Best wishes for fun times with your RV.
 

grashley

Well-known member
Joined
May 7, 2015
Posts
6,591
Location
Western Kentucky
Ernie n Tara said:
Don't spend too much money before you accept reality and trade up! ;D

Ernie
X3

Check the yellow placard that states the maximum weight of passengers and cargo shall not exceed XXXX lbs.  Now add up the 1000# (or more) hitch wt, 80# for the WD hitch, total weight of all passengers and other cargo.  Compare the two.

NOTHING you do to the truck will change that max payload number.  Some things like air bags and better tires will help handle the overloaded truck, but it is still overloaded.

As Gary said, a hitch wt of 10% MINIMUM of the loaded TT weight is critical to sway control.

I agree with IBT.  Keep your speed under 60 mph regardless of the speed limit.  It will make a difference.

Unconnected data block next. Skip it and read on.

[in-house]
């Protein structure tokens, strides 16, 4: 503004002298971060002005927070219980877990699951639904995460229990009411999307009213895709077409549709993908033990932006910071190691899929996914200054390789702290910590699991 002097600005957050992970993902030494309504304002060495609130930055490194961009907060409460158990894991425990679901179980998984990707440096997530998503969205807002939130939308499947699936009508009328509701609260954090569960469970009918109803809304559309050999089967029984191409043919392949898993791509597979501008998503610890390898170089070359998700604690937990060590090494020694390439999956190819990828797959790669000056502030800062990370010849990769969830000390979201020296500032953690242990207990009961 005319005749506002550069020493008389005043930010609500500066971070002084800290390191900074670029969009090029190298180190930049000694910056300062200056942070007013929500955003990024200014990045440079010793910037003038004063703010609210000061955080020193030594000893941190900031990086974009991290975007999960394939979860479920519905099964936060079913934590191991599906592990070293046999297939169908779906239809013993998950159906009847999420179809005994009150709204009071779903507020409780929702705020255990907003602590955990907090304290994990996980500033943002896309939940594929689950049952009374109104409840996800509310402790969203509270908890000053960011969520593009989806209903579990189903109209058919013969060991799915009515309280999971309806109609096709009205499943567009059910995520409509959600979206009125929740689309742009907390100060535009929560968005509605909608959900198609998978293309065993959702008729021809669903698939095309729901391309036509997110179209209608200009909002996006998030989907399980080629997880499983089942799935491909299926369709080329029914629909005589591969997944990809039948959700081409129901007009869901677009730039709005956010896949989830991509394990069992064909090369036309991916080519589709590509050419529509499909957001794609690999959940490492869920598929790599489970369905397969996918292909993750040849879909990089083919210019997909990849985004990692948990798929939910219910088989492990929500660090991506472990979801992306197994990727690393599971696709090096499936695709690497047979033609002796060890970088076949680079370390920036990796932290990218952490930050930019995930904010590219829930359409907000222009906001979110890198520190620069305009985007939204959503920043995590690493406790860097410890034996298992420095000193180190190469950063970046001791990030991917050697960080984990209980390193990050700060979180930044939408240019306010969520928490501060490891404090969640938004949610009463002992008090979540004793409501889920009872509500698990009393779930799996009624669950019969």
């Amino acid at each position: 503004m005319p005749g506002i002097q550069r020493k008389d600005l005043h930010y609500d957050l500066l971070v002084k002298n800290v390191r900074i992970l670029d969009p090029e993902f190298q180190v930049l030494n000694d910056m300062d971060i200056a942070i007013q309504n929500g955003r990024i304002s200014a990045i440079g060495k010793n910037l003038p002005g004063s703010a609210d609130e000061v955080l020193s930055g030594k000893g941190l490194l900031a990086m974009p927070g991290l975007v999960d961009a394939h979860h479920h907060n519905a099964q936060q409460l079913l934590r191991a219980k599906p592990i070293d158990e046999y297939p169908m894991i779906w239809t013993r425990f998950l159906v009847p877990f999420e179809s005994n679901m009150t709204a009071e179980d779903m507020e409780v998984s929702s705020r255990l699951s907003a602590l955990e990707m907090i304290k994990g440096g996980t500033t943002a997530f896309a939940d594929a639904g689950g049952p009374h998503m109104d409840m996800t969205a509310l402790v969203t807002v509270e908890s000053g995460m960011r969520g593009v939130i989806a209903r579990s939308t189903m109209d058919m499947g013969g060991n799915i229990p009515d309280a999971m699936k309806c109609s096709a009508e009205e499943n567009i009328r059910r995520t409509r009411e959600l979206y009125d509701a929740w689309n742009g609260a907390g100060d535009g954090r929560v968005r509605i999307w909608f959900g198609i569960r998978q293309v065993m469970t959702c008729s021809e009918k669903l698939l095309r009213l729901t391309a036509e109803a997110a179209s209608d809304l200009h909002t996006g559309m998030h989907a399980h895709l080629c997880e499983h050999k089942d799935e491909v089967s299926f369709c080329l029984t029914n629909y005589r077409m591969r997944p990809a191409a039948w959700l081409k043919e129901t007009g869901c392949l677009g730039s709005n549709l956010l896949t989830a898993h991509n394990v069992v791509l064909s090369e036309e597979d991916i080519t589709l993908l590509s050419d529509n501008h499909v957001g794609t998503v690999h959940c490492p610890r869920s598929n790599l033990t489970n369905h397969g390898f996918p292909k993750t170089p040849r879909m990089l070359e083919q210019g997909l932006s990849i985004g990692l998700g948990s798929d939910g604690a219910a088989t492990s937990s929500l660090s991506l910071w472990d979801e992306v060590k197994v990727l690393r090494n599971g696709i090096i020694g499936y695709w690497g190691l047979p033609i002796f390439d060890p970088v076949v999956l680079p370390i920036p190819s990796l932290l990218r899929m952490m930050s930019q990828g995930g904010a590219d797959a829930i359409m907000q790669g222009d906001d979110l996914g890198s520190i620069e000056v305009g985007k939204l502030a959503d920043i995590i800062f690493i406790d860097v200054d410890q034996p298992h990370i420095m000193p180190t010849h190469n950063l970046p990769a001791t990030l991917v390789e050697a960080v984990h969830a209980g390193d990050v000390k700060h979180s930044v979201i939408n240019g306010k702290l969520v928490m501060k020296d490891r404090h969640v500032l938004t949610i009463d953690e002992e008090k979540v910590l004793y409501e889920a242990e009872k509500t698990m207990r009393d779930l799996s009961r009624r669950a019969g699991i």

edjunior

Well-known member
Joined
Apr 12, 2005
Posts
2,698
Location
Roman Forest, TX.
Welcome.  Yeah, looks like you learned the hard way.  Hopefully you can work a deal to get a better suited truck.  I assume you are also in on the trailer a bit too much to maybe find a bit smaller/lighter trailer?  Either way, you're going to be pushing it.  As far as the SWAG (or Sway), I think Gary hit it.  Check the weight distribution of your load.  Also, you can try to cut down on the weight you carry.  Are you carrying stuff in the tanks (grey, black, fresh water)?  Are there things you are bringing you can do without?  Check this and see if you can help yourself out there.  Otherwise, hopefully things will work out for you on either the trailer or truck.

I was  just out in East Texas the last few days.  Driving up 59/69/259 between Houston and Gladewater can challenge even my 6.7L with my 5th wheel.  To be sure, there are no mountains, but the constant up and down of these hills, and some decent enough to pull down a couple of gears, it all adds up.  Anyway, good luck, and welcome again.  Hope to see you down the road!
 
Top Bottom